As president of the Campaign for Greater Buffalo History, Architecture, and Culture and a chairperson of the Buffalo Preservation Board, McDonnell worked closely with New York’s State Historic Preservation Office in Albany. Most of the Buffalo Public buildings involved were on or were eligible for placement on the National Register of Historic Places. “We wanted to maintain the historic fabric of these structures while ensuring they meet or exceed modern standards,” McDonnell says.
The old buildings provided a solid foundation from which to work, and builders, contractors, and vendors worked to update and complement brick façades, terrazzo floors, and ornate auditoriums with the latest building elements and technologies. Additionally, specialized companies replicated and matched historical features such as antique windows and original wood detailing.
Technology, Infrastructure, and Efficiency
McDonnell likes to joke that students once had to unplug the fish tank to plug in a computer. Though that may be an exaggeration, access to technology is no longer a concern for Buffalo Public’s students; the renovation provided each classroom with a minimum of six computers and a smart whiteboard, and each building has at least one dedicated computer room.
Contractors were also able to remove inefficient and outdated roofs, ceilings, and floors in favor of insulated and efficient models, and they replaced all light fixtures district-wide with energy-efficient ones that have electronic ballasts. Every building now has an extensive security system with dozens of cameras recording data to hard drives, and each high school features a state-of-the-art science lab. Additionally, sophisticated control systems by Johnson Controls allow the district’s custodians and engineers to monitor each room of each structure separately from a remote location.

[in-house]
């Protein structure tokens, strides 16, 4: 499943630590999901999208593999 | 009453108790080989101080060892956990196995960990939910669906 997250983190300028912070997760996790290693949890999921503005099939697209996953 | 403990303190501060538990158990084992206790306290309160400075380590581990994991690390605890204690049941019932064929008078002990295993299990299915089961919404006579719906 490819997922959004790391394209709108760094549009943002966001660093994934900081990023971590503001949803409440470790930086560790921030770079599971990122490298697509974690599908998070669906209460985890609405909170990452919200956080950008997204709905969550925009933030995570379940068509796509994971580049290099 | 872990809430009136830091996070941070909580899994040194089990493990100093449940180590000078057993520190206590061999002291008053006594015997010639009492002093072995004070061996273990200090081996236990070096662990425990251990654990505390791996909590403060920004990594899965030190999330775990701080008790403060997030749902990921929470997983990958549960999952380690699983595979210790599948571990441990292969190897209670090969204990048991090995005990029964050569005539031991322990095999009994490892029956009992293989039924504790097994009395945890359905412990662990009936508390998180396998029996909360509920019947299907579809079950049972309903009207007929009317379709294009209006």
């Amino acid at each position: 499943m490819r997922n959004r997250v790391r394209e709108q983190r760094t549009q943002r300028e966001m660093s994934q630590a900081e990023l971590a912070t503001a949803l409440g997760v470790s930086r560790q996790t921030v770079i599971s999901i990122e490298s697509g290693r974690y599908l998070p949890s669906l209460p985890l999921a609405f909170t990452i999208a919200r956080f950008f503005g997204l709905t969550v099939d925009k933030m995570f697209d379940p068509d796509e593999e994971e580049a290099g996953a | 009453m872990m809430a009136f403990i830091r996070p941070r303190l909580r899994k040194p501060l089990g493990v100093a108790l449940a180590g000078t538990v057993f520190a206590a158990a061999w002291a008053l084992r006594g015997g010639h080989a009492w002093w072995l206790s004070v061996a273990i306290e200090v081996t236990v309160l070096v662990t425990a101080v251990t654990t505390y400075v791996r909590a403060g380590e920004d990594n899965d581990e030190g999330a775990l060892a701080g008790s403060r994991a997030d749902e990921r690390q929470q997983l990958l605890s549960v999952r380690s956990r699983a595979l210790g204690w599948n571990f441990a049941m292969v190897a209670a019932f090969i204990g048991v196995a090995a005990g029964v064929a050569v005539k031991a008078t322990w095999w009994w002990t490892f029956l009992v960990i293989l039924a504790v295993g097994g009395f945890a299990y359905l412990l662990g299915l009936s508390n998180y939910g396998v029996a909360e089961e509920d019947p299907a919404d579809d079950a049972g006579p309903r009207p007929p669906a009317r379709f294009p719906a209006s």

The upgrades won’t stop now that the project is over, either. “We want to maximize the potential here and look for further opportunities as time goes on,” McDonnell says. Currently, teams are working to add solar panels to 20 buildings to generate electricity through a power-provider agreement. A vendor will finance, install, and maintain the panels while selling electricity back to the district at a reduced rate.